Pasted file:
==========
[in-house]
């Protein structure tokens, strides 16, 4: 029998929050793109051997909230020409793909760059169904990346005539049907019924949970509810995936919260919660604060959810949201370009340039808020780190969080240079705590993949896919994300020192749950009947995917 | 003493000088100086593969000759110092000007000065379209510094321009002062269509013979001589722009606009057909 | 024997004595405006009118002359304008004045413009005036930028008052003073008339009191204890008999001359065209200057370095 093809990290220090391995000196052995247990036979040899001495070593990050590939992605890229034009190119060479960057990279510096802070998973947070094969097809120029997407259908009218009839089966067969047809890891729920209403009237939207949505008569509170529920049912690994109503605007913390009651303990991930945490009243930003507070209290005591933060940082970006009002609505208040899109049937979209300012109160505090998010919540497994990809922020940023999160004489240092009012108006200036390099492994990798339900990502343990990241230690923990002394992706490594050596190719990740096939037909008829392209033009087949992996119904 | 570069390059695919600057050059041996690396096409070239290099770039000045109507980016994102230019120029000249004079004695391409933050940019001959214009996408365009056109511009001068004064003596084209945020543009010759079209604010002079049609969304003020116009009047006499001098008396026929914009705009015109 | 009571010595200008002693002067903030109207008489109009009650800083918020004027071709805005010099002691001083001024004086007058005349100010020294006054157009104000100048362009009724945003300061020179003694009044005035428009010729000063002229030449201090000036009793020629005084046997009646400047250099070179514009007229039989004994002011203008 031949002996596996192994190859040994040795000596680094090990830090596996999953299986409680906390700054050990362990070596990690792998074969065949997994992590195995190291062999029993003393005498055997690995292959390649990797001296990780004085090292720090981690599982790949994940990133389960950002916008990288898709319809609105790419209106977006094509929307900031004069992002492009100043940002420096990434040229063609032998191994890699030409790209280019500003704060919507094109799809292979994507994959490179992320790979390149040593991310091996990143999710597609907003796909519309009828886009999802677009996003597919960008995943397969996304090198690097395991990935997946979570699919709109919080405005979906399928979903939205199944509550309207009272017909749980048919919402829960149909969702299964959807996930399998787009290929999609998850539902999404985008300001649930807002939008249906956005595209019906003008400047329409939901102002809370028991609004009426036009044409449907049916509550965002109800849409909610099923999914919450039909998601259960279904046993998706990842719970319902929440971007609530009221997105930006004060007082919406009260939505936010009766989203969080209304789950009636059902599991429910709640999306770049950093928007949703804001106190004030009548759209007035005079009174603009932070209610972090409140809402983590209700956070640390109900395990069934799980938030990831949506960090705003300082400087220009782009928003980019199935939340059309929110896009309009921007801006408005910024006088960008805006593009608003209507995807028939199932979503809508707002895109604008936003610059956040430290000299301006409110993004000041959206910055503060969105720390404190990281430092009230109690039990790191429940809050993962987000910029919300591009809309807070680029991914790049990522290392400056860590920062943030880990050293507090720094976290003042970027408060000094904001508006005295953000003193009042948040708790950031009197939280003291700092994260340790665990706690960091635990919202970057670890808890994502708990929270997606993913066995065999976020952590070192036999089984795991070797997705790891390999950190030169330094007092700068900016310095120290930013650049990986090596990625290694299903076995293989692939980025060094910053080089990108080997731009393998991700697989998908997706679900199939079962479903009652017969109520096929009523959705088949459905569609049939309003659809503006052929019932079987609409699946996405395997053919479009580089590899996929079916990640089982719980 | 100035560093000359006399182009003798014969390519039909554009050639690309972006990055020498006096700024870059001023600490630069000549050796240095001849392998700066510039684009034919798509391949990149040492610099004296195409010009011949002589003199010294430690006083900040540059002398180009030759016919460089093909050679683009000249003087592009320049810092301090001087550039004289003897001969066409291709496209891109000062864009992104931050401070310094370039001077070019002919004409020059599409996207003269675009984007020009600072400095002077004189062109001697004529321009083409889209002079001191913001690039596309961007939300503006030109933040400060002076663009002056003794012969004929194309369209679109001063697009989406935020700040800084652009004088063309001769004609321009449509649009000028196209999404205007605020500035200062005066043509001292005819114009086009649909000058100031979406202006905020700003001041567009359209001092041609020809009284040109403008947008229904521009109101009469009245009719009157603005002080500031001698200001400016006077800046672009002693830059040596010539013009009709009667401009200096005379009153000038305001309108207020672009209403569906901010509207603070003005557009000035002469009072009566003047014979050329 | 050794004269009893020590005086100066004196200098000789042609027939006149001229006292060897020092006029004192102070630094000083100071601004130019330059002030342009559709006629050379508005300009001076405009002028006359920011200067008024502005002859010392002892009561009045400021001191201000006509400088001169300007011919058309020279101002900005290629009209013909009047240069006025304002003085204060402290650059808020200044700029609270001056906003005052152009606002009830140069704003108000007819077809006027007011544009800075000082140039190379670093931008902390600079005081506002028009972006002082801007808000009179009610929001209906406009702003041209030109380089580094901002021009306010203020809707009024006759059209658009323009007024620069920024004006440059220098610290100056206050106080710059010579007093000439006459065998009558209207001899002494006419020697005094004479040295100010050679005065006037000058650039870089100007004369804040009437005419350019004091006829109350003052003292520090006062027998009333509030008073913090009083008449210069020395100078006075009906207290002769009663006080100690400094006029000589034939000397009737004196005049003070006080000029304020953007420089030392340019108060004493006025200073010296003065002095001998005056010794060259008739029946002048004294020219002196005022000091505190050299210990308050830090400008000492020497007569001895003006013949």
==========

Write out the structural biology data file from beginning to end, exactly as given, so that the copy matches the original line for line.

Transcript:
[in-house]
């Protein structure tokens, strides 16, 4: 029998929050793109051997909230020409793909760059169904990346005539049907019924949970509810995936919260919660604060959810949201370009340039808020780190969080240079705590993949896919994300020192749950009947995917 | 003493000088100086593969000759110092000007000065379209510094321009002062269509013979001589722009606009057909 | 024997004595405006009118002359304008004045413009005036930028008052003073008339009191204890008999001359065209200057370095 093809990290220090391995000196052995247990036979040899001495070593990050590939992605890229034009190119060479960057990279510096802070998973947070094969097809120029997407259908009218009839089966067969047809890891729920209403009237939207949505008569509170529920049912690994109503605007913390009651303990991930945490009243930003507070209290005591933060940082970006009002609505208040899109049937979209300012109160505090998010919540497994990809922020940023999160004489240092009012108006200036390099492994990798339900990502343990990241230690923990002394992706490594050596190719990740096939037909008829392209033009087949992996119904 | 570069390059695919600057050059041996690396096409070239290099770039000045109507980016994102230019120029000249004079004695391409933050940019001959214009996408365009056109511009001068004064003596084209945020543009010759079209604010002079049609969304003020116009009047006499001098008396026929914009705009015109 | 009571010595200008002693002067903030109207008489109009009650800083918020004027071709805005010099002691001083001024004086007058005349100010020294006054157009104000100048362009009724945003300061020179003694009044005035428009010729000063002229030449201090000036009793020629005084046997009646400047250099070179514009007229039989004994002011203008 031949002996596996192994190859040994040795000596680094090990830090596996999953299986409680906390700054050990362990070596990690792998074969065949997994992590195995190291062999029993003393005498055997690995292959390649990797001296990780004085090292720090981690599982790949994940990133389960950002916008990288898709319809609105790419209106977006094509929307900031004069992002492009100043940002420096990434040229063609032998191994890699030409790209280019500003704060919507094109799809292979994507994959490179992320790979390149040593991310091996990143999710597609907003796909519309009828886009999802677009996003597919960008995943397969996304090198690097395991990935997946979570699919709109919080405005979906399928979903939205199944509550309207009272017909749980048919919402829960149909969702299964959807996930399998787009290929999609998850539902999404985008300001649930807002939008249906956005595209019906003008400047329409939901102002809370028991609004009426036009044409449907049916509550965002109800849409909610099923999914919450039909998601259960279904046993998706990842719970319902929440971007609530009221997105930006004060007082919406009260939505936010009766989203969080209304789950009636059902599991429910709640999306770049950093928007949703804001106190004030009548759209007035005079009174603009932070209610972090409140809402983590209700956070640390109900395990069934799980938030990831949506960090705003300082400087220009782009928003980019199935939340059309929110896009309009921007801006408005910024006088960008805006593009608003209507995807028939199932979503809508707002895109604008936003610059956040430290000299301006409110993004000041959206910055503060969105720390404190990281430092009230109690039990790191429940809050993962987000910029919300591009809309807070680029991914790049990522290392400056860590920062943030880990050293507090720094976290003042970027408060000094904001508006005295953000003193009042948040708790950031009197939280003291700092994260340790665990706690960091635990919202970057670890808890994502708990929270997606993913066995065999976020952590070192036999089984795991070797997705790891390999950190030169330094007092700068900016310095120290930013650049990986090596990625290694299903076995293989692939980025060094910053080089990108080997731009393998991700697989998908997706679900199939079962479903009652017969109520096929009523959705088949459905569609049939309003659809503006052929019932079987609409699946996405395997053919479009580089590899996929079916990640089982719980 | 100035560093000359006399182009003798014969390519039909554009050639690309972006990055020498006096700024870059001023600490630069000549050796240095001849392998700066510039684009034919798509391949990149040492610099004296195409010009011949002589003199010294430690006083900040540059002398180009030759016919460089093909050679683009000249003087592009320049810092301090001087550039004289003897001969066409291709496209891109000062864009992104931050401070310094370039001077070019002919004409020059599409996207003269675009984007020009600072400095002077004189062109001697004529321009083409889209002079001191913001690039596309961007939300503006030109933040400060002076663009002056003794012969004929194309369209679109001063697009989406935020700040800084652009004088063309001769004609321009449509649009000028196209999404205007605020500035200062005066043509001292005819114009086009649909000058100031979406202006905020700003001041567009359209001092041609020809009284040109403008947008229904521009109101009469009245009719009157603005002080500031001698200001400016006077800046672009002693830059040596010539013009009709009667401009200096005379009153000038305001309108207020672009209403569906901010509207603070003005557009000035002469009072009566003047014979050329 | 050794004269009893020590005086100066004196200098000789042609027939006149001229006292060897020092006029004192102070630094000083100071601004130019330059002030342009559709006629050379508005300009001076405009002028006359920011200067008024502005002859010392002892009561009045400021001191201000006509400088001169300007011919058309020279101002900005290629009209013909009047240069006025304002003085204060402290650059808020200044700029609270001056906003005052152009606002009830140069704003108000007819077809006027007011544009800075000082140039190379670093931008902390600079005081506002028009972006002082801007808000009179009610929001209906406009702003041209030109380089580094901002021009306010203020809707009024006759059209658009323009007024620069920024004006440059220098610290100056206050106080710059010579007093000439006459065998009558209207001899002494006419020697005094004479040295100010050679005065006037000058650039870089100007004369804040009437005419350019004091006829109350003052003292520090006062027998009333509030008073913090009083008449210069020395100078006075009906207290002769009663006080100690400094006029000589034939000397009737004196005049003070006080000029304020953007420089030392340019108060004493006025200073010296003065002095001998005056010794060259008739029946002048004294020219002196005022000091505190050299210990308050830090400008000492020497007569001895003006013949």